The disturbance took place amid a spike in inmate discipline. The number of disciplinary reports at Norton jumped from 226 to 396 from July to August, an increase of 75 percent, according to figures provided by KDOC.
The previous peak was 328 reports in June 2016, the Associated Press reported. Last year the prison averaged 209 a month, compared with 245 per month from January through August this year.
One corrections officer who works in Norton said the facility has faced increased tension in recent weeks as inmates from other facilities have been transferred into Norton as KDOC pursues plans to renovate its prison in Lansing.
Single cells have been converted to double cells, doubles to quadruples, the officer said.
“These guys are fighting over toilets,” the officer said. “It was making for high tension from the overcrowding.”
Arif disputed that there was overcrowding at the prison. Norton had 984 inmates, just below its capacity of 995, according to a Tuesday KDOC population report. It holds primarily medium- to minimum-security inmates, while El Dorado and Lansing house many more maximum-security inmates.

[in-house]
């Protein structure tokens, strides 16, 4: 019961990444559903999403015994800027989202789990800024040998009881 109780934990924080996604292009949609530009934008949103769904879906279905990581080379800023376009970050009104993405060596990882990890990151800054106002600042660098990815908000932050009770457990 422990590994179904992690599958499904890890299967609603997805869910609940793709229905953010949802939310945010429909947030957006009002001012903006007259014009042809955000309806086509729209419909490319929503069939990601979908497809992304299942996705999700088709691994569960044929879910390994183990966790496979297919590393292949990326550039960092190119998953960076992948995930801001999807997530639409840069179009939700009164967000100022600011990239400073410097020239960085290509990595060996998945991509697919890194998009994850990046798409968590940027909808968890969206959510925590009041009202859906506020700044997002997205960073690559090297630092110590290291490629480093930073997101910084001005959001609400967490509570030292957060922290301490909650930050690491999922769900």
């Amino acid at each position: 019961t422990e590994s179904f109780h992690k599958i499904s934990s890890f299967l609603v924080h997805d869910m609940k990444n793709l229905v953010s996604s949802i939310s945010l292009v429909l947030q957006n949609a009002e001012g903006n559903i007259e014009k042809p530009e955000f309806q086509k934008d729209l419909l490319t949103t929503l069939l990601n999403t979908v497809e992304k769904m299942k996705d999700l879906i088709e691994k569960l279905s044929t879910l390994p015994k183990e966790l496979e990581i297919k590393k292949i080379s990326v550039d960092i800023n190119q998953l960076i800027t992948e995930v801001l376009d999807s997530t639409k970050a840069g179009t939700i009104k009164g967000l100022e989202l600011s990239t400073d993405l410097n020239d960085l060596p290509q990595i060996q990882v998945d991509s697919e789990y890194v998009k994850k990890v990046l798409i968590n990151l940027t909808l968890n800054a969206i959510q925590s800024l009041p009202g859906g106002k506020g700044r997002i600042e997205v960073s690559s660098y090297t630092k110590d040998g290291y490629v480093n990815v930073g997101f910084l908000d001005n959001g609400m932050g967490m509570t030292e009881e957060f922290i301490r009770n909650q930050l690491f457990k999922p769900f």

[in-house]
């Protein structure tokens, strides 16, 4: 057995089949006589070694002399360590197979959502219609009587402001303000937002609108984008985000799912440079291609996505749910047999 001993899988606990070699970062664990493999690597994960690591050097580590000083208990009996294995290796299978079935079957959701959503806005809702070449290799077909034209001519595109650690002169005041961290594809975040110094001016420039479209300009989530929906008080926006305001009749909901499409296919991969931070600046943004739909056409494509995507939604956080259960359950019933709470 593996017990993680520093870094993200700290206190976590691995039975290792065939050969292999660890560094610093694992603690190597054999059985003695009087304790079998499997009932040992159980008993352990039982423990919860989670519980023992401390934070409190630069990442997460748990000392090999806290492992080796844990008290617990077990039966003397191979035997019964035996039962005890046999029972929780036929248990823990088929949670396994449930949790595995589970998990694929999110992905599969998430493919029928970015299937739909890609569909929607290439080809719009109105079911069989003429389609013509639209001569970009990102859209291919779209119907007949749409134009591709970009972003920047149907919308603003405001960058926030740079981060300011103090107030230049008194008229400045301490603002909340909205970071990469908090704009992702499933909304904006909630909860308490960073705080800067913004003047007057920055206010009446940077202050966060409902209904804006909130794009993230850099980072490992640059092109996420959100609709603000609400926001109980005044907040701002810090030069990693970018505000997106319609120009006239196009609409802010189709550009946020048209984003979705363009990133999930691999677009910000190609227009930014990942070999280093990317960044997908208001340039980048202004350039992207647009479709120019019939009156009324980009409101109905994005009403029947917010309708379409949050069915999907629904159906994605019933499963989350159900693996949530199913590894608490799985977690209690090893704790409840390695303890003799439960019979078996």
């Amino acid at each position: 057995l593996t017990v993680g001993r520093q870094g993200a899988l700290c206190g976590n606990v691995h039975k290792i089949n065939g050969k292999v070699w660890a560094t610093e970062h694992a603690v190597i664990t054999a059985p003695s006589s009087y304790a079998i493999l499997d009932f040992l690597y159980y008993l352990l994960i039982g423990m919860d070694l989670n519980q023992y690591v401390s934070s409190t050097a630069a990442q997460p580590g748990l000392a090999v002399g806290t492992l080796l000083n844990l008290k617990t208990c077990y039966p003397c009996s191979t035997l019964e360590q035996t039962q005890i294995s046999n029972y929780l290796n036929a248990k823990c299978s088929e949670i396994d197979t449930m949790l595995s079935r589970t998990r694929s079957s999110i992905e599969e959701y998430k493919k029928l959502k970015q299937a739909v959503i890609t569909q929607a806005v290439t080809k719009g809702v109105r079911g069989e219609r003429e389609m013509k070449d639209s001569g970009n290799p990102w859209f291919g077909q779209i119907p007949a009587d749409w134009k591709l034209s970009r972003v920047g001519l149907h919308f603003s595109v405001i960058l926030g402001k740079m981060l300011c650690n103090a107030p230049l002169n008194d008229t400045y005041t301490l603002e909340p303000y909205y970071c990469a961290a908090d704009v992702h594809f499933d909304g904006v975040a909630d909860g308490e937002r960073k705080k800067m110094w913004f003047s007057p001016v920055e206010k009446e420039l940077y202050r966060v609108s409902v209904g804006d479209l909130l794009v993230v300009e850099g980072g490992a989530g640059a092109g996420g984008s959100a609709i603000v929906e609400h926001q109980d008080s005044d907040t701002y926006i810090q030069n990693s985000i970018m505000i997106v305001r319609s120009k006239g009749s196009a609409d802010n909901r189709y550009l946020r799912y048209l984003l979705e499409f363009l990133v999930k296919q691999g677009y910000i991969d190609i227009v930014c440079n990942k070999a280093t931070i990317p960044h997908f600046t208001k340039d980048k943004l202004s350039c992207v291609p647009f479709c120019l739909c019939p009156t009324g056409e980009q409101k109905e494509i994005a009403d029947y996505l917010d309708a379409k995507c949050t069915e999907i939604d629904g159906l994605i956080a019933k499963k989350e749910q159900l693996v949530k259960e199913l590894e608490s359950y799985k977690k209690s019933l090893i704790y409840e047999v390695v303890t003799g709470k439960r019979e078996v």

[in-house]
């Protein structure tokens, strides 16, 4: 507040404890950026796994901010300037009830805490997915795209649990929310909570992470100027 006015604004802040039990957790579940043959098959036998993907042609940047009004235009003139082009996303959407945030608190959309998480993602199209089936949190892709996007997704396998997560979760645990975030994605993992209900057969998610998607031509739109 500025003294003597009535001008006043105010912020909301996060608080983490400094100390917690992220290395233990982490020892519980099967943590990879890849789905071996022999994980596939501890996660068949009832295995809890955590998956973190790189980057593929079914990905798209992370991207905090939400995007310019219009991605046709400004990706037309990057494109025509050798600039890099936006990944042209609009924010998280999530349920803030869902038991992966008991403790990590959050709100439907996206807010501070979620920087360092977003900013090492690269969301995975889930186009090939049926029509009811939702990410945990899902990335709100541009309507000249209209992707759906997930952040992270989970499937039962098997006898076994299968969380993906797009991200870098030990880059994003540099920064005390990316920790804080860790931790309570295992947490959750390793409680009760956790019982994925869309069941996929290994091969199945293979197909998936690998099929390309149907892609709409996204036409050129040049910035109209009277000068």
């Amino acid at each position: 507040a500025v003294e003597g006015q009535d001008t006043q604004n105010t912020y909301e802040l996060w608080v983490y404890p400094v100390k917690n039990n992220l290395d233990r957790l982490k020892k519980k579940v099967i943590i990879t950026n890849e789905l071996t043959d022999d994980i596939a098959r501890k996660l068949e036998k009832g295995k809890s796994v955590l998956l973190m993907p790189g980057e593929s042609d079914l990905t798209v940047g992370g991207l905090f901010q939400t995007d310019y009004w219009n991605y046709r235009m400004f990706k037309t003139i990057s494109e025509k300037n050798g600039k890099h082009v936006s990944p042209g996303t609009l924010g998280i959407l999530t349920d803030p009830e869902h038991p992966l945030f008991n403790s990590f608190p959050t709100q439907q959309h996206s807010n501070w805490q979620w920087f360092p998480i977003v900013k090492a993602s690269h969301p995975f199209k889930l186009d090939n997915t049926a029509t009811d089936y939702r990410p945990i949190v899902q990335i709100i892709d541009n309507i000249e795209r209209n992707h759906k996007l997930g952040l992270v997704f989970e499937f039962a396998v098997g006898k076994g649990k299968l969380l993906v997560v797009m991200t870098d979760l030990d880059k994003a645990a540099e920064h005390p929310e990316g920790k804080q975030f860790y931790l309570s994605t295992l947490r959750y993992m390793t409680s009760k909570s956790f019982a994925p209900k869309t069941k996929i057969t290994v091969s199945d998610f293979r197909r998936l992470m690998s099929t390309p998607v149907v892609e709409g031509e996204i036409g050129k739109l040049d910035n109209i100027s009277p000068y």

The Norton officer also described strained relations between the guards and the new prisoners.
“Those inmates (from other facilities) have a different mentality than inmates selected for Norton,” the officer said. “They are hardened criminals. These are inmates who are used to running the facility, but in Norton, officers run the facility.”